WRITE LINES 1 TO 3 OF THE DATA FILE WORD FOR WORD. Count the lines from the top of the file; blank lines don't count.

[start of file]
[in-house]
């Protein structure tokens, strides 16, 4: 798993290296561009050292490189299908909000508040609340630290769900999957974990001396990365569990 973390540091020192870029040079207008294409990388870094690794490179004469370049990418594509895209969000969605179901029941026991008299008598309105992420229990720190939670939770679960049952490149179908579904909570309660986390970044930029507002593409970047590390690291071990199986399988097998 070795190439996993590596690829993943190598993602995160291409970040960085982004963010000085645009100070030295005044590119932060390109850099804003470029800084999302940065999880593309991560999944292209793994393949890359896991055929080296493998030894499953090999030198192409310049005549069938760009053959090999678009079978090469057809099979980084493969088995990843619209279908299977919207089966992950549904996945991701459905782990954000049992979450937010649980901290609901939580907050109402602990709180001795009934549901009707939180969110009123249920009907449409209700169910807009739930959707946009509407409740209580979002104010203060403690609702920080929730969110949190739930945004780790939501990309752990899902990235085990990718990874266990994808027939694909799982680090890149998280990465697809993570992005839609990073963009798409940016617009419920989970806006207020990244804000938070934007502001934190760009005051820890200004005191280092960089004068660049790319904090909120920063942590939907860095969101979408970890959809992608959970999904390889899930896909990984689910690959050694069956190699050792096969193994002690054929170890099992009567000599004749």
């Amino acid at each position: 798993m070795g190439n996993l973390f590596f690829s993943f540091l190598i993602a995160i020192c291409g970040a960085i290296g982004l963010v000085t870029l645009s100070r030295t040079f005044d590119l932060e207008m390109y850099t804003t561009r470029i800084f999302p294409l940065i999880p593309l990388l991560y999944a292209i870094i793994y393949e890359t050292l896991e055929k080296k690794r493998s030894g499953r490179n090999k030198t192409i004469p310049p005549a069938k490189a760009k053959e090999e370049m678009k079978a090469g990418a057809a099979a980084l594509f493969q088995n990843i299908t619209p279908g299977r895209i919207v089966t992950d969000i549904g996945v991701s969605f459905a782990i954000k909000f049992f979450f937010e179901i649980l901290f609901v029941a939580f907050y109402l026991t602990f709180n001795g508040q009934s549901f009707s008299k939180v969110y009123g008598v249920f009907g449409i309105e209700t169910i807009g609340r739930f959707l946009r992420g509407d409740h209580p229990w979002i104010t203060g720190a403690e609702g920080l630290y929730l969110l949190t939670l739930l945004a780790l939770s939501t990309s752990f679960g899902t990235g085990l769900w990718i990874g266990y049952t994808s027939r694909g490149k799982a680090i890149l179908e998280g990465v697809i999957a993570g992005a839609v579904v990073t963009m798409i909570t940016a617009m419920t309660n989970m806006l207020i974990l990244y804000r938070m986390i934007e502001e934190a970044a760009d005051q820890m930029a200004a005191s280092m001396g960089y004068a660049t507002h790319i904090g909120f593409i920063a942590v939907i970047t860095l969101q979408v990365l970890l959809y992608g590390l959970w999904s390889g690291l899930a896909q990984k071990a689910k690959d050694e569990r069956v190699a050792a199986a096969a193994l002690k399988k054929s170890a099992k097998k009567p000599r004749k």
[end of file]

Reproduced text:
[in-house]
């Protein structure tokens, strides 16, 4: 798993290296561009050292490189299908909000508040609340630290769900999957974990001396990365569990 973390540091020192870029040079207008294409990388870094690794490179004469370049990418594509895209969000969605179901029941026991008299008598309105992420229990720190939670939770679960049952490149179908579904909570309660986390970044930029507002593409970047590390690291071990199986399988097998 070795190439996993590596690829993943190598993602995160291409970040960085982004963010000085645009100070030295005044590119932060390109850099804003470029800084999302940065999880593309991560999944292209793994393949890359896991055929080296493998030894499953090999030198192409310049005549069938760009053959090999678009079978090469057809099979980084493969088995990843619209279908299977919207089966992950549904996945991701459905782990954000049992979450937010649980901290609901939580907050109402602990709180001795009934549901009707939180969110009123249920009907449409209700169910807009739930959707946009509407409740209580979002104010203060403690609702920080929730969110949190739930945004780790939501990309752990899902990235085990990718990874266990994808027939694909799982680090890149998280990465697809993570992005839609990073963009798409940016617009419920989970806006207020990244804000938070934007502001934190760009005051820890200004005191280092960089004068660049790319904090909120920063942590939907860095969101979408970890959809992608959970999904390889899930896909990984689910690959050694069956190699050792096969193994002690054929170890099992009567000599004749």
């Amino acid at each position: 798993m070795g190439n996993l973390f590596f690829s993943f540091l190598i993602a995160i020192c291409g970040a960085i290296g982004l963010v000085t870029l645009s100070r030295t040079f005044d590119l932060e207008m390109y850099t804003t561009r470029i800084f999302p294409l940065i999880p593309l990388l991560y999944a292209i870094i793994y393949e890359t050292l896991e055929k080296k690794r493998s030894g499953r490179n090999k030198t192409i004469p310049p005549a069938k490189a760009k053959e090999e370049m678009k079978a090469g990418a057809a099979a980084l594509f493969q088995n990843i299908t619209p279908g299977r895209i919207v089966t992950d969000i549904g996945v991701s969605f459905a782990i954000k909000f049992f979450f937010e179901i649980l901290f609901v029941a939580f907050y109402l026991t602990f709180n001795g508040q009934s549901f009707s008299k939180v969110y009123g008598v249920f009907g449409i309105e209700t169910i807009g609340r739930f959707l946009r992420g509407d409740h209580p229990w979002i104010t203060g720190a403690e609702g920080l630290y929730l969110l949190t939670l739930l945004a780790l939770s939501t990309s752990f679960g899902t990235g085990l769900w990718i990874g266990y049952t994808s027939r694909g490149k799982a680090i890149l179908e998280g990465v697809i999957a993570g992005a839609v579904v990073t963009m798409i909570t940016a617009m419920t309660n989970m806006l207020i974990l990244y804000r938070m986390i934007e502001e934190a970044a760009d005051q820890m930029a200004a005191s280092m001396g960089y004068a660049t507002h790319i904090g909120f593409i920063a942590v939907i970047t860095l969101q979408v990365l970890l959809y992608g590390l959970w999904s390889g690291l899930a896909q990984k071990a689910k690959d050694e569990r069956v190699a050792a199986a096969a193994l002690k399988k054929s170890a099992k097998k009567p000599r004749k």